"Dude, Where's My Car?"
"Dude, Where's My Car?"

The 5 Worst

"Nick of Time" dir. John Badham (1995)

There was a time between his oft-missed indie roles in Tim Burton's earlier work and his very memorable roles in blockbusters like "Pirates of the Caribbean" and "Alice in Wonderland" when Johnny Depp did a couple of movies that seem so far beneath him given his potential. "Nick of Time" is the prime example, featuring Depp as an average Joe whose daughter is kidnapped and won't be returned to him unless he kills a state governor. The movie was noted for taking place in real time, but that may be the only noteworthy thing about it. The "High Noon" sense of urgency is lost on the fact that the story is terribly formulaic, presenting lame twists where seemingly innocuous characters turn out to be part of the conspiracy. And what's worse is that this ordinary everyday guy, played by a very un-ordinary Depp, is dull as dirt and fails to become any more interesting throughout the plot, even when he reaches his heroic climax.

"Can't Hardly Wait" dir. Harry Elfont and Deborah Kaplan (1998)
Where "American Graffiti" championed, "Can't Hardly Wait" fell flat on its face. One night of watching a group of teens partying could potentially entertain in the way that so many 80s classics have -- if its plot had any form of meaning or style whatsoever. Unfortunately, this film didn't. Using one cliche after another and presenting an endless number of archetypal and stereotypical characters -- the pretty popular girl, the lovable geek, the jerk jock -- the only thing we can hardly wait for is the moment this movie either ends or becomes self-aware enough to parody itself, as others have done in later years (watch "Not Another Teen Movie" to understand how this movie went wrong). Jennifer Love Hewitt's Amanda is especially annoying, and it somehow seems as though we're expected to feel sorry for her despite how brainy and beautiful -- and unbearable whiny -- she is throughout the whole film.

"Dude, Where's My Car?" dir. Danny Leiner (2000)
Remember when "The Hangover" made its way into theaters and became an instant hit? It may owe a lot of credit to "Dude, Where's My Car?" -- which has virtually the same plot -- in that it seemed to learn the do's and don't's (mostly don't's) of how to make a hangover movie into as much fun as the drunken night that preceded it. In "Dude, Where's My Car?," two idiots (played by none other than Ashton Kutcher and Seann William Scott) try to figure out where they left their car despite their complete lack of memory of the previous night's events, leading them on a -- and I use this term loosely -- comical journey to find it. As proven by the aforementioned "Hangover," the concept definitely has some entertainment value and the element of relevance (who hasn't gone through exactly the same thing at least once?), but the absurd science-fiction elements in "Dude" and the overabundance of idiocy was more than most people could handle.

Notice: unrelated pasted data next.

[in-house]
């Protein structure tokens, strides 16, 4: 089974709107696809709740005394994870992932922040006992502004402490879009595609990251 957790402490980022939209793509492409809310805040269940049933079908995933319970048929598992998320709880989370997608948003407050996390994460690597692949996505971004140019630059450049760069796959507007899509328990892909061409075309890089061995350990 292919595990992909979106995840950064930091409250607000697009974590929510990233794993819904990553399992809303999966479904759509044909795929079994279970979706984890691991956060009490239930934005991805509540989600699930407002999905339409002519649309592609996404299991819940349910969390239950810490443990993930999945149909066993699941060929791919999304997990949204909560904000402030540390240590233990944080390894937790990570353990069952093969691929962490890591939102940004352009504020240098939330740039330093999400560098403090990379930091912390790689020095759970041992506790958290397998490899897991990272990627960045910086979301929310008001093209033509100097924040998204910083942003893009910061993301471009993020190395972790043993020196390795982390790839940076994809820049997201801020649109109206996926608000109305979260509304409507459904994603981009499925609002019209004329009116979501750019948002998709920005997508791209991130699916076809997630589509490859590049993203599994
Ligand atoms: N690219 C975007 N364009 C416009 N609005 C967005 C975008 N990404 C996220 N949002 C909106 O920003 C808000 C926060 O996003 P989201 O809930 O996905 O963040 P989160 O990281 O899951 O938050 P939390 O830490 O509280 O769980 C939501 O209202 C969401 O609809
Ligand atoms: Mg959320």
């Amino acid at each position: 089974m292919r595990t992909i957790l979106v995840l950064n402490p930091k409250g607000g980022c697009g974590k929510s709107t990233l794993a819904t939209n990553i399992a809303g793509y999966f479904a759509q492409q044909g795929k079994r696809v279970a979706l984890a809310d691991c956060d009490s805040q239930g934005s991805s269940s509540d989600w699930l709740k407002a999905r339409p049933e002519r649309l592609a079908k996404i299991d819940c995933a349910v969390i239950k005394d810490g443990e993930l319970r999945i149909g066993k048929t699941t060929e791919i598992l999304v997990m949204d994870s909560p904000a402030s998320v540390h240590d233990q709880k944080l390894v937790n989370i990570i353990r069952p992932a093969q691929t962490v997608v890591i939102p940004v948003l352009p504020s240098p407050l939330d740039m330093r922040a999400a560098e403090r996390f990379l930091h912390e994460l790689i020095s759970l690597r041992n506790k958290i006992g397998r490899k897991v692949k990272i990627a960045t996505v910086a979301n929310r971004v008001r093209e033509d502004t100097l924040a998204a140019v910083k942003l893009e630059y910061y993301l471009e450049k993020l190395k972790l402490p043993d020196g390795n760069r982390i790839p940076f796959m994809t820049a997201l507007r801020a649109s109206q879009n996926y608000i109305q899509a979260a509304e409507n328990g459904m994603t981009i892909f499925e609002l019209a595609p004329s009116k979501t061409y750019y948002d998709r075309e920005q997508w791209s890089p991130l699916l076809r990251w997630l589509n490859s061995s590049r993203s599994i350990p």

Enter the Void
"Enter the Void"

"Enter the Void" dir. Gaspar Noe (2009)
The title here speaks really speaks for itself. Gaspar Noe called the film a "psychedelic melodrama," which may be true if "psychedelic" meant headache-inducing and "melodrama" meant downer. The director certainly brings his own filmmaking style to the film, but that inevitably places it into the frustrating category of "all flash, no substance." The story details the out-of-body experience of an American drug dealer living in Tokyo the night he's been shot by the police. What follows is some panoramic cinematography that is supposed to emulate a drug-induced experience and a disturbing (and not in a good way) set of flashbacks of the protagonist in question and his creepy relationship with his sister, which includes a spiritual entry into both her head and her vagina. Naturally.

"Project X" dir. Nima Nourizadeh (2012)
An epic night of fun at a teenager's birthday party where things -- gasp -- begin to spiral out of control. That's the logline for "Project X," a very wild movie that unfortunately glorifies stupidity as much as it likely influences it. The film's ill-fitting camera work is enough to make you scratch your head, but the main problem here is the excess of pretty much every form of self-indulgence you can possibly imagine. It's been described as "Superbad" on crack, when in reality it's more along the lines of "The Wolf of Wall Street" on crack, only without any character development or deft social commentary that leads you to believe this film may actually have a justification for its existence that doesn't force you to roll your eyes.

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